Long before he was elected the next President of the United States, billionaire businessman Donald Trump was known for not reacting very well to criticism or ridicule from entertainment outlets or news operations. That personality hasn’t changed much within the previous two weeks since the election, given his criticism of the latest satire from NBC’s long-running Saturday Night Live (SNL).
On November 19, the show opened with actor Alec Baldwin dressed up as Trump and taking under consideration potential members of his Cabinet. The portrayal of Trump was one that made a point to emphasize how little awareness he’s perceived to have when it comes to a number of important facets of the job as Commander in Chief.
Baldwin’s Trump meets with the chairman of the Joint Chiefs of Staff, who expresses his excitement in Trump’s secret plan to defeat the terrorist group ISIS. As it turns out, this version of Trump has no such plan and uses an available laptop to find out about the organization.
When the faux Trump realizes that 59 million links come up for ISIS, he gives up and speaks into his phone to ask the Apple computer program Siri a question. At that point, he realizes that he was using a Blackberry messaging device.
SNL also portrayed more prominent individuals during the sketch, including his campaign manager Kellyanne Conway, who was portrayed by one of the show’s other performers, Kate McKinnon. However, this Conway was repeatedly shown to be nauseated by the prospect of Trump entering the White House.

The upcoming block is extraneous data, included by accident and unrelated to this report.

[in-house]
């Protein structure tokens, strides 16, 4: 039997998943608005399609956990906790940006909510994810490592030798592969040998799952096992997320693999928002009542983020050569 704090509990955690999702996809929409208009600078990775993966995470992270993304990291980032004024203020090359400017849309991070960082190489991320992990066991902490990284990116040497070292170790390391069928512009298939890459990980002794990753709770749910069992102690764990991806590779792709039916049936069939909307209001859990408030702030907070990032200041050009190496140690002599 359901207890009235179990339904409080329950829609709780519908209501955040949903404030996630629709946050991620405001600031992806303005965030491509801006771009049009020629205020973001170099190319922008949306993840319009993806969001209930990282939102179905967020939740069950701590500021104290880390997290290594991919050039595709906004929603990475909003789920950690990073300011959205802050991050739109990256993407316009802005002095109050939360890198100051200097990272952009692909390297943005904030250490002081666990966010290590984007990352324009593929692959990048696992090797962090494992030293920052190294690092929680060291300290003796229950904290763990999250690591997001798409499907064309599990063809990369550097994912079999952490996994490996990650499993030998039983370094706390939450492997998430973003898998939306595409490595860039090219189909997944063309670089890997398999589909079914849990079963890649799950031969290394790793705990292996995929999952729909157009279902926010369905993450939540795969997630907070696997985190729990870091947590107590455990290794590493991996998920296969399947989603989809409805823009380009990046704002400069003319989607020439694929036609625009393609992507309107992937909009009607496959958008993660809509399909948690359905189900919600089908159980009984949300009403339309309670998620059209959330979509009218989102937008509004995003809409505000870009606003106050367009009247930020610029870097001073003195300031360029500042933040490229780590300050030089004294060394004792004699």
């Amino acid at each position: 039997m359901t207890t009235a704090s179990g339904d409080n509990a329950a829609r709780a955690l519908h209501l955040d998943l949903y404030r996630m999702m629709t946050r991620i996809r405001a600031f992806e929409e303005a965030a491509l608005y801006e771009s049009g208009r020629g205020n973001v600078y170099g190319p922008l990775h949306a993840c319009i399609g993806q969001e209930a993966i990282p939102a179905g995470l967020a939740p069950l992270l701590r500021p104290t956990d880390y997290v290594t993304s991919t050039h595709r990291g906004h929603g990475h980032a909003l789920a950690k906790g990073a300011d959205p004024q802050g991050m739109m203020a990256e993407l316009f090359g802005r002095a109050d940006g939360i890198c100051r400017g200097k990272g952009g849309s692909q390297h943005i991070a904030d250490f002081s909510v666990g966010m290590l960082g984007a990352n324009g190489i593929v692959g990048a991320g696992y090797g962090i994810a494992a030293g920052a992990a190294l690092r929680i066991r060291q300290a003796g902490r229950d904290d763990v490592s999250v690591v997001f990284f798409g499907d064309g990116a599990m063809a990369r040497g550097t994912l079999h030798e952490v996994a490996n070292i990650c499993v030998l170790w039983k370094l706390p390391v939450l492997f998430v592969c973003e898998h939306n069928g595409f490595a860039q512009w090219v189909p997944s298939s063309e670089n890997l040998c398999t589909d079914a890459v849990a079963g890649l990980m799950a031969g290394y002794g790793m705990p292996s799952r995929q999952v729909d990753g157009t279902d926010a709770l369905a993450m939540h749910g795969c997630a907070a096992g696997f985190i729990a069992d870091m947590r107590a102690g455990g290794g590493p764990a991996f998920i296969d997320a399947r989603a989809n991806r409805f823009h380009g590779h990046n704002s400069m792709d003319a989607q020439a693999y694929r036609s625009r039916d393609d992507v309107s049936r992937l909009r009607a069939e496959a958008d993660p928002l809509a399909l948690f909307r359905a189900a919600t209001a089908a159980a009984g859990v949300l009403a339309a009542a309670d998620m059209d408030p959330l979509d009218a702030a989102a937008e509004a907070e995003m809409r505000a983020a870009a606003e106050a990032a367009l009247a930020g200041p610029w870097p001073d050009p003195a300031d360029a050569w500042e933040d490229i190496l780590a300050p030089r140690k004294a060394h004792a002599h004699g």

Former SNL cast member Jason Sudeikis reprised his portrayal of 2012 Republican nominee Mitt Romney, who actually met with Trump on Saturday. The SNL version of that showed them simply shaking hands until coming to the realization that they would never be able to work together.
One other portrayal was that of Vice President-elect Mike Pence, who ran down a list of proposals that the real Trump had offered during the campaign. Baldwin’s version of Trump went on to reject most of them, then hinted that Pence would be doing most of the work as President.
The sketch caused the real Trump to use his favorite form of social media, Twitter, to criticize the show as biased and unfunny. The comments mirrored remarks in the same forum that he had made in October, when he described his portrayal by Baldwin as the equivalent to character assassination. In addition, he specifically dismissed Baldwin’s effort.
Unlike the previous criticism, Baldwin actually responded through Twitter to lecture Trump about the need to be more presidential in his responses. The actor also wrote that Trump should be focused on improving foreign relations and helping people gain freedom.
The ironic part of Trump’s criticism of the show is that he’s twice hosted it, most recently last November. At the time, Trump was actually leading the race for the Republican nomination, with his appearance drawing criticism from both politicians and the media.
Baldwin is actually not a cast member, but was brought in to appear as Trump for the start of this season’s episodes. At the time, the belief was that because Trump wasn’t expected to win the election, Baldwin’s presence wouldn’t be required after that point. That’s obviously changed, though he’s given no indication whether or not he’ll continue to appear on the show.
Since the show began in 1975, SNL has satirized each of the eight Presidents that will have preceded Trump when he takes the Oath of Office on January 20.